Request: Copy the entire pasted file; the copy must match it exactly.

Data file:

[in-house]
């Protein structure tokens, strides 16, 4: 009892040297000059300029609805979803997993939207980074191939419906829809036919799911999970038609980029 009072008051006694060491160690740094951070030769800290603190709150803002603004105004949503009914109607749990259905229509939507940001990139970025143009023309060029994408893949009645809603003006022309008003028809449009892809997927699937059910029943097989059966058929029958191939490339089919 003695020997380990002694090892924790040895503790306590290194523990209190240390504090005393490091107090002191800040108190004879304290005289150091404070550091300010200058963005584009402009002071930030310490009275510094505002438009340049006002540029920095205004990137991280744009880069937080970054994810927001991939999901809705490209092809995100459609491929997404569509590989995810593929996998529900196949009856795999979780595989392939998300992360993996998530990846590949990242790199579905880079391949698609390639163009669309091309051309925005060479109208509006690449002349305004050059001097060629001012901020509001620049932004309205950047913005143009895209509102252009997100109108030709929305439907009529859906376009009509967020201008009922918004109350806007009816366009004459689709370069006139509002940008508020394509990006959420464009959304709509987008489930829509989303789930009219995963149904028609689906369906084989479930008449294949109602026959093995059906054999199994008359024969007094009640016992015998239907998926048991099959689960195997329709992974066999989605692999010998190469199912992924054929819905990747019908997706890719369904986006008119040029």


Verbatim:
[in-house]
């Protein structure tokens, strides 16, 4: 009892040297000059300029609805979803997993939207980074191939419906829809036919799911999970038609980029 009072008051006694060491160690740094951070030769800290603190709150803002603004105004949503009914109607749990259905229509939507940001990139970025143009023309060029994408893949009645809603003006022309008003028809449009892809997927699937059910029943097989059966058929029958191939490339089919 003695020997380990002694090892924790040895503790306590290194523990209190240390504090005393490091107090002191800040108190004879304290005289150091404070550091300010200058963005584009402009002071930030310490009275510094505002438009340049006002540029920095205004990137991280744009880069937080970054994810927001991939999901809705490209092809995100459609491929997404569509590989995810593929996998529900196949009856795999979780595989392939998300992360993996998530990846590949990242790199579905880079391949698609390639163009669309091309051309925005060479109208509006690449002349305004050059001097060629001012901020509001620049932004309205950047913005143009895209509102252009997100109108030709929305439907009529859906376009009509967020201008009922918004109350806007009816366009004459689709370069006139509002940008508020394509990006959420464009959304709509987008489930829509989303789930009219995963149904028609689906369906084989479930008449294949109602026959093995059906054999199994008359024969007094009640016992015998239907998926048991099959689960195997329709992974066999989605692999010998190469199912992924054929819905990747019908997706890719369904986006008119040029």